Can you imagine a constant, tired feeling that doesn’t seem to go away? A 24/7 condition that causes you to feel drained – and nothing you do seems to help?
That’s what someone diagnosed with chronic fatigue syndrome (CFS) experiences on a daily basis. Unlike most medical conditions, no Food and Drug Administration (FDA)-approved medicine is available. However, this doesn’t mean there aren’t other options.
In this article, we’ll discuss some common signs of CFS and what is being done about it.
First, let’s discuss seven of the most common symptoms of CFS:
“People with (encephalomyelitis) or (Chronic fatigue syndrome) experience a range of symptoms that makes it hard to do the daily tasks that most of us do without thinking – like dressing or bathing.” – WomensHealth.com
1. Long-term fatigue
To meet the diagnostic requirements of CFS, a person must experience “long-term” fatigue, defined as a period of 6 months to a year. Beyond this time, the probability of a CFS diagnoses increases. Your doctor will evaluate your past medical history (if available) and identify any other potential explanation.
Individuals that have had a previous infection, no matter the duration or how long ago, may continue to feel tired or exhausted long after recovery; this is just one possibility a doctor must consider.
2. Cognitive problems
It’s no surprise that someone who experiences prolonged periods of fatigue has problems thinking. This sign can be frustrating – and potentially debilitating – for people with a high-stress job.
One common problem individuals with CFS experience is an impaired short-term memory. Short-term memory is defined as “A system for temporarily storing and managing information required to carry out complex cognitive tasks such as learning, reason, and comprehension.” No known correlation exists between CFS and long-term memory, however.
CFS may also affect verbal acuity, or the ability to “find and say” a particular word during normal speech.
CFS itself does not cause depressive symptoms. Rather, depression may manifest from various personal and work-related difficulties. It is possible for a person to have both conditions at the same time, according to scientific research.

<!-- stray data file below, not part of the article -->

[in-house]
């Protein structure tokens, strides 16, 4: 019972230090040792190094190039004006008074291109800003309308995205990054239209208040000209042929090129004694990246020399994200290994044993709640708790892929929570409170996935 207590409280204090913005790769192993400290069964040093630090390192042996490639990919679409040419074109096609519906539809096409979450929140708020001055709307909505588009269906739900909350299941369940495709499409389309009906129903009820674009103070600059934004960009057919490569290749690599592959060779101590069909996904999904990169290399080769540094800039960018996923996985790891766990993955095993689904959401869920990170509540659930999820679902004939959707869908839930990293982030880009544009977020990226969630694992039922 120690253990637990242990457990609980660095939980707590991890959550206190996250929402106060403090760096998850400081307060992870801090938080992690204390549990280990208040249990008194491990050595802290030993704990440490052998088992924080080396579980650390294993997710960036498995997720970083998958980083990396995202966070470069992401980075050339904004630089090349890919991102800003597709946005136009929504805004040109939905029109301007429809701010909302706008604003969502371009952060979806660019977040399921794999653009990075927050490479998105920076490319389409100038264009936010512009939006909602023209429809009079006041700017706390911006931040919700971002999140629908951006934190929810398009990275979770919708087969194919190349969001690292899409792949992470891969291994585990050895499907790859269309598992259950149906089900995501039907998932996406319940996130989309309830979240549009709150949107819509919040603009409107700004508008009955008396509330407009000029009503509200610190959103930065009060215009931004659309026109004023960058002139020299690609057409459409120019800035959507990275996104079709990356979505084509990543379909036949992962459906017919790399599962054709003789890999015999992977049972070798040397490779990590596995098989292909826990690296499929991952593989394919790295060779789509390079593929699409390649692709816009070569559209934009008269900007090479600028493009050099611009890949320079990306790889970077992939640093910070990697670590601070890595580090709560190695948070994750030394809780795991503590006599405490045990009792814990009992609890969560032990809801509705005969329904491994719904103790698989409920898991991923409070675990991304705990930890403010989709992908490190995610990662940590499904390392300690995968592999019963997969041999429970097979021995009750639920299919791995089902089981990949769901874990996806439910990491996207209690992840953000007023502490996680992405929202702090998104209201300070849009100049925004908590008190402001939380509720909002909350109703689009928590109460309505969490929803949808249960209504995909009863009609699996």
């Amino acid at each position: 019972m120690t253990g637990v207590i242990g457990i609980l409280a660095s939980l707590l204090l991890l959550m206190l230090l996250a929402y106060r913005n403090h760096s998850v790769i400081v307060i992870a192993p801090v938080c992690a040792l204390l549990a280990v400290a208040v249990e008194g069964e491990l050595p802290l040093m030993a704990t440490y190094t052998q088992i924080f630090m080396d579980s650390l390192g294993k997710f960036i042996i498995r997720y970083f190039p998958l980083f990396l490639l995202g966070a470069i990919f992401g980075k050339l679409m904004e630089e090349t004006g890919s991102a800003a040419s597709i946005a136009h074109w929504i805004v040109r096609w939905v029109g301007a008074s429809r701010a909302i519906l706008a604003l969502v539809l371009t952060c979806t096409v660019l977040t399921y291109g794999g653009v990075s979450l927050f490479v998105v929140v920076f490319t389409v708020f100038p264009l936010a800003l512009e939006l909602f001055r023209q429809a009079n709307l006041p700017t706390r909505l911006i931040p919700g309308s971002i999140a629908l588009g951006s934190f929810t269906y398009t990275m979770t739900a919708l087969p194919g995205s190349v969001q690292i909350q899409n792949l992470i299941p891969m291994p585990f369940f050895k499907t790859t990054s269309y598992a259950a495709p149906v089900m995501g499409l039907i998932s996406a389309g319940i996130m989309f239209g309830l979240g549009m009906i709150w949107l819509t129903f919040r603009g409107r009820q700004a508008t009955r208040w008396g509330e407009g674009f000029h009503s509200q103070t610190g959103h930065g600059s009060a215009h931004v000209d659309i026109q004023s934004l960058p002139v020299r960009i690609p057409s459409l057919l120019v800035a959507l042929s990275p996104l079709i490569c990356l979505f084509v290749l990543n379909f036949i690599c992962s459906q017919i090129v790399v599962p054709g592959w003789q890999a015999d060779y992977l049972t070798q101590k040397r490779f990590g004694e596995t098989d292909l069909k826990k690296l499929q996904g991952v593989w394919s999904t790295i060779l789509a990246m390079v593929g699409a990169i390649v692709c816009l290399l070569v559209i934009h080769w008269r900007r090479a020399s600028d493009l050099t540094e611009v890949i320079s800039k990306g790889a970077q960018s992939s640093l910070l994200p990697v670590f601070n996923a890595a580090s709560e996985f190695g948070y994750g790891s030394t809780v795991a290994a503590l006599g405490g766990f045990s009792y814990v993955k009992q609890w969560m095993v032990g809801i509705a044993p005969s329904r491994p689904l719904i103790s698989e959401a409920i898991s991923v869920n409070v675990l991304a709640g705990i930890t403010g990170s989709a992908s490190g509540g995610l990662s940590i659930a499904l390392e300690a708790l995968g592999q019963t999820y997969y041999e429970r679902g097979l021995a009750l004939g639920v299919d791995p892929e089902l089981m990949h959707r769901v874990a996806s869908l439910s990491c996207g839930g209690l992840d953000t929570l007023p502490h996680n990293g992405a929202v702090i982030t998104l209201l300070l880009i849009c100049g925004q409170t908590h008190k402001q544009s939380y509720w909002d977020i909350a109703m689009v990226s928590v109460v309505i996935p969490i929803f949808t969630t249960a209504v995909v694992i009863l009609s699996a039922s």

Further, depression can exacerbate the symptoms of CFS and vice-versa. Unfortunately, doctors may interpret the symptoms of CFS as clinical depression. As such, it is important to clearly state any prolonged feelings of anxiety, hopelessness, or sadness – and will aid the practitioner in making the correct diagnosis.
4. “Post-exertional” fatigue
Post-exertional fatigue is perhaps one of the more obvious initial signs of CFS. Let’s use a hypothetical example:
Joe is a well-educated, driven, and successful businessman. He’s maintained his drive and passion for what he does for over 15 years when, all of a sudden, he experiences an onset of extreme tiredness. Even his daily lunchtime workout fails to provide any boost; instead, his fatigue worsens. Worst of all, his job duties – something he used to enjoy – depletes his energy.
Routine activities that were once normal (even enjoyable) now contribute to feelings of tiredness.
5. Fatigue after sleep
Generally, a short nap or good night’s rest will feel rejuvenating. Not so for some people with CFS. Many folks with CFS will, understandably, attempt to counteract their underlying symptoms by getting more sleep – only to find out that it doesn’t help.
Forgive the informality, but how much would this suck?
Fatigue following sleep is another strong indication of CFS – and another good reason why someone should schedule a doctor’s appointment.
6. Digestive problems
This one is a bit harder to explain.
The most plausible explanation is that CFS affects cognitive faculties (neurons, synapses, neurotransmitters); functions inextricably linked to the digestive system. The digestive system contains the most neurons – and receives more brain communications – than any other part of the body.
A CFS/digestive pattern is noted in a widely-publicized study: “Patients with CFS manifest symptoms suggestive of disturbed gut function, such as abdominal pain, diarrhea and/or constipation,” according to an article published in the Archives of Internal Medicine.
7. Other unexplainable symptoms
As the symptoms of CFS are broad in scope, it may be helpful to note some other common symptoms of the condition.
According to WebMD, CFS has eight “official signs and symptoms” aside from fatigue (you may notice some overlap to previously mentioned symptoms):
“- Loss of memory or concentration
– Sore throat
– Enlarged lymph nodes in your neck or armpits
– Unexplained muscle pain
– Pain that moves from one joint to another without swelling or redness
– Headache of a new type, pattern, or severity
– Unrefreshing sleep
– Extreme exhaustion lasting more than 24 hours after physical or mental exercise”
CFS is a complex condition that often requires a specialized treatment regimen. Here are some lifestyle changes and medical therapies that may help, per the National Health Service (NHS) of the United Kingdom:
– Abstain from alcohol, caffeine, and sugar
– Avoid any known “sensitive” beverages or foods
– Eat small, regular meals
– Get enough relaxation time
– Do not nap excessively
Here are some medical recommendations:
– Cognitive behavioral therapy
– A monitored exercise program
– Activity management
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(When we discuss the signs or symptoms of CFS, please understand that is not a comprehensive list. There are about 16 recognized symptoms of this condition. Also note: CFS, as with most other medical conditions, requires the attention of a licensed physician. A licensed practitioner far more likely to ascertain the correct diagnosis and recommend potential treatment options.)